Health chiefs in Northern Ireland 'to consider' impact of Republic's landmark abortion referendum
THE Department of Health last night said it will "carefully consider" any changes to abortion laws in the Republic and how it will impact on Northern Ireland.
But Department chiefs insisted that any reform of the north's strict abortion laws will be "for ministers to consider".
Pro-choice groups yesterday stepped up theirs calls for Westminister to intervene in the absence of a devolved government following the landslide referendum vote in the Republic.
While DUP leader Arlene Foster has insisted any changes to the north's existing abortion legislation is a "devolved matter", Green Party Assembly member and campaigner Clare Bailey said the British government had the power to act "under international human rights law".
"All eyes are on Westminster now and a lot of people are lobbying from both the Labour and Conservative sides to extend the 1967 Act to Northern Ireland," she said.
“While the Republic moves forward, women in Northern Ireland remain threatened with prison for seeking an abortion...and will now be seen as one of the most oppressive regimes in Western Europe.
"For the Department to say it is matter for ministers and therefore a devolved matter is just not true. Westminster needs to act."
Menawhile women from nine anti-abortion groups yesterday penned an open letter to British prime minister Theresa May, demanding "their elected representatives decide on what the law on abortion should be".
Dawn McAvoy, co-founder of Both Lives Matter NI said: "Across the UK this is the time for a better story around pregnancy crisis than assuming that abortion is what women want or need.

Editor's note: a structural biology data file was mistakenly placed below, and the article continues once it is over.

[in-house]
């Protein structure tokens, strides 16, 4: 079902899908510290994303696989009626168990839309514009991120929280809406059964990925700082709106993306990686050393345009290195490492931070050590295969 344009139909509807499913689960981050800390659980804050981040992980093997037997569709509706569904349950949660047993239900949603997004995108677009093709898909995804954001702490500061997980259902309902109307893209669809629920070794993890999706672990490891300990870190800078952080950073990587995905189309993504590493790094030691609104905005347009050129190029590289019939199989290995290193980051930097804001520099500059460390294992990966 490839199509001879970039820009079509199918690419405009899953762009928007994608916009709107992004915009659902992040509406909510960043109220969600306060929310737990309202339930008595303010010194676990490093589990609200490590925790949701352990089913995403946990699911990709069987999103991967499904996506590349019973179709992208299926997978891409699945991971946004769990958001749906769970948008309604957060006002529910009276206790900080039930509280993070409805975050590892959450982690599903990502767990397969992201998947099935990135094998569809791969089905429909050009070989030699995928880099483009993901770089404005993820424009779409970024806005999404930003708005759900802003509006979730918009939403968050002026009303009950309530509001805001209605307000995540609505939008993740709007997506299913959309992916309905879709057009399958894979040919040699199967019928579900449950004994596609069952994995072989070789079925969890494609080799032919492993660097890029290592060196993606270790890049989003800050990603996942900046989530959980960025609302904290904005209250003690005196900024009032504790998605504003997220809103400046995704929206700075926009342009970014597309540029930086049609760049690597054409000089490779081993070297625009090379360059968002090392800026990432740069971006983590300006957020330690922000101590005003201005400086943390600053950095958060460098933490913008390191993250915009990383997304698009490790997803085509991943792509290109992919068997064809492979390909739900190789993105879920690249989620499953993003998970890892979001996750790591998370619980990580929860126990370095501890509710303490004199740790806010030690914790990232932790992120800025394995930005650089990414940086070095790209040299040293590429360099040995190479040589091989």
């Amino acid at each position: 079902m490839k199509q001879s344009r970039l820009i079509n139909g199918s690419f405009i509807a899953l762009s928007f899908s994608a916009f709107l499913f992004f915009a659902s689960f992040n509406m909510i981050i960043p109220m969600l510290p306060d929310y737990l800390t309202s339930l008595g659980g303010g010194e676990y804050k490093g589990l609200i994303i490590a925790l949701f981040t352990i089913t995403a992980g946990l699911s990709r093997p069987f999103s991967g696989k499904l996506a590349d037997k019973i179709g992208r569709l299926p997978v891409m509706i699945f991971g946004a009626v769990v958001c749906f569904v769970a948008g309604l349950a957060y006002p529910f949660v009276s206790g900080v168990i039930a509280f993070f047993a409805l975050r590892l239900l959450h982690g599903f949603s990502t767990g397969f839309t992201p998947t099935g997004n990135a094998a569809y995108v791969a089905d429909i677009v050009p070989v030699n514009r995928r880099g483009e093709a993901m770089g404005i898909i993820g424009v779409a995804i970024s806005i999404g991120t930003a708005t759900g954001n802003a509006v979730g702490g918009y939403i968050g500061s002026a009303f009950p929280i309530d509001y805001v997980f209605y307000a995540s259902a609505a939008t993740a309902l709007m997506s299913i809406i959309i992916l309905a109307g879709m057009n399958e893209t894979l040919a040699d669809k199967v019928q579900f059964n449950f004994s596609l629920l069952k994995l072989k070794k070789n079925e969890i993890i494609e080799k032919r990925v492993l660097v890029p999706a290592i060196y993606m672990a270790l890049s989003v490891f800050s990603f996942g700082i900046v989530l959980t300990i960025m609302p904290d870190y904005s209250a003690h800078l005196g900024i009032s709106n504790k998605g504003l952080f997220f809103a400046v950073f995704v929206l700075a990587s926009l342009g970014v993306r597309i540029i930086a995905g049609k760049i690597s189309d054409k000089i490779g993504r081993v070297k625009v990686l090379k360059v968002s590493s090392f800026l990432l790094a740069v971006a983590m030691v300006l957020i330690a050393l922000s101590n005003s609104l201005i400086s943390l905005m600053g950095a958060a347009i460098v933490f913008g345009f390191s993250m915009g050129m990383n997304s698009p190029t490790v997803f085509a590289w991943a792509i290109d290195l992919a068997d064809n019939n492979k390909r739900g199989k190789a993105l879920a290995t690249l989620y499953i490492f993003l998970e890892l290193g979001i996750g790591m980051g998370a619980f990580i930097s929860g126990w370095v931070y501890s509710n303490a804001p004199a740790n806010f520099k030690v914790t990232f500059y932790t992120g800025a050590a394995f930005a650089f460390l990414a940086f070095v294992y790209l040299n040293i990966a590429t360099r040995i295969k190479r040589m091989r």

"We would ask that British MPs respect the people of Northern Ireland and their elected representatives. We do not want the social model of Great Britain imposed on us in this area. Progress isn't the dehumanisation of our unborn children, progress is recognising that there are at least two lives in existence in every pregnancy and standing with us to say that Both Lives Matter."
When asked by the Irish News if existing cross-border arrangements for healthcare - heart surgery is carried out in Dublin for children from the north as well as cancer treatment in Derry for southern patients - would extend to abortion services, a spokeswoman from the Department said:
"The Department of Health will carefully consider any changes to the law in the Republic of Ireland and impact this may have for Northern Ireland. Any change to the law in Northern Ireland will be for Ministers to consider."
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